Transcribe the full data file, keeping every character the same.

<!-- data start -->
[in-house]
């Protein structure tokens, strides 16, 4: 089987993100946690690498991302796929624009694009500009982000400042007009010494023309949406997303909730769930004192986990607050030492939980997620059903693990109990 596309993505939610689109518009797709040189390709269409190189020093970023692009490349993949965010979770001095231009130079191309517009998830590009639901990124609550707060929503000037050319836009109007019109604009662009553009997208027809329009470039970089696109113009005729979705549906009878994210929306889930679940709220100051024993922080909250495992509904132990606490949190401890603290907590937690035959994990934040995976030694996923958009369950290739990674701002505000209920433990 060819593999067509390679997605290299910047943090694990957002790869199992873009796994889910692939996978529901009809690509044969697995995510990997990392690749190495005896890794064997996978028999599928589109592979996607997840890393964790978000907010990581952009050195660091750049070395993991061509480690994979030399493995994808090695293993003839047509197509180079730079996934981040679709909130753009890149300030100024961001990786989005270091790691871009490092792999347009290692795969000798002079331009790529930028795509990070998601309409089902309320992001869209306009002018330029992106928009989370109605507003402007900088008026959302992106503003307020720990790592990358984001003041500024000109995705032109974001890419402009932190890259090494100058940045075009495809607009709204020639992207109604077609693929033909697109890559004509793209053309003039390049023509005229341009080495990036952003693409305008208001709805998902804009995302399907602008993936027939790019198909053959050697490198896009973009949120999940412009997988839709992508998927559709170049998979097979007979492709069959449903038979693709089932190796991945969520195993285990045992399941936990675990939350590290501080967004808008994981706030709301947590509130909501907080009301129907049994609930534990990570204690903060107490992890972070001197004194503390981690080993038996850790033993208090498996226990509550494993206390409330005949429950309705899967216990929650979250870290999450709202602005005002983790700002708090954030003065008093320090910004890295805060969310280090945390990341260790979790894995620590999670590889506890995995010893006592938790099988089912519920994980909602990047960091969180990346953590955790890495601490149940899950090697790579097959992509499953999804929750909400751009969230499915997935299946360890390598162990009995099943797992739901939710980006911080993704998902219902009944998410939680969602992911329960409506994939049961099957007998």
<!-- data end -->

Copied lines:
[in-house]
């Protein structure tokens, strides 16, 4: 089987993100946690690498991302796929624009694009500009982000400042007009010494023309949406997303909730769930004192986990607050030492939980997620059903693990109990 596309993505939610689109518009797709040189390709269409190189020093970023692009490349993949965010979770001095231009130079191309517009998830590009639901990124609550707060929503000037050319836009109007019109604009662009553009997208027809329009470039970089696109113009005729979705549906009878994210929306889930679940709220100051024993922080909250495992509904132990606490949190401890603290907590937690035959994990934040995976030694996923958009369950290739990674701002505000209920433990 060819593999067509390679997605290299910047943090694990957002790869199992873009796994889910692939996978529901009809690509044969697995995510990997990392690749190495005896890794064997996978028999599928589109592979996607997840890393964790978000907010990581952009050195660091750049070395993991061509480690994979030399493995994808090695293993003839047509197509180079730079996934981040679709909130753009890149300030100024961001990786989005270091790691871009490092792999347009290692795969000798002079331009790529930028795509990070998601309409089902309320992001869209306009002018330029992106928009989370109605507003402007900088008026959302992106503003307020720990790592990358984001003041500024000109995705032109974001890419402009932190890259090494100058940045075009495809607009709204020639992207109604077609693929033909697109890559004509793209053309003039390049023509005229341009080495990036952003693409305008208001709805998902804009995302399907602008993936027939790019198909053959050697490198896009973009949120999940412009997988839709992508998927559709170049998979097979007979492709069959449903038979693709089932190796991945969520195993285990045992399941936990675990939350590290501080967004808008994981706030709301947590509130909501907080009301129907049994609930534990990570204690903060107490992890972070001197004194503390981690080993038996850790033993208090498996226990509550494993206390409330005949429950309705899967216990929650979250870290999450709202602005005002983790700002708090954030003065008093320090910004890295805060969310280090945390990341260790979790894995620590999670590889506890995995010893006592938790099988089912519920994980909602990047960091969180990346953590955790890495601490149940899950090697790579097959992509499953999804929750909400751009969230499915997935299946360890390598162990009995099943797992739901939710980006911080993704998902219902009944998410939680969602992911329960409506994939049961099957007998």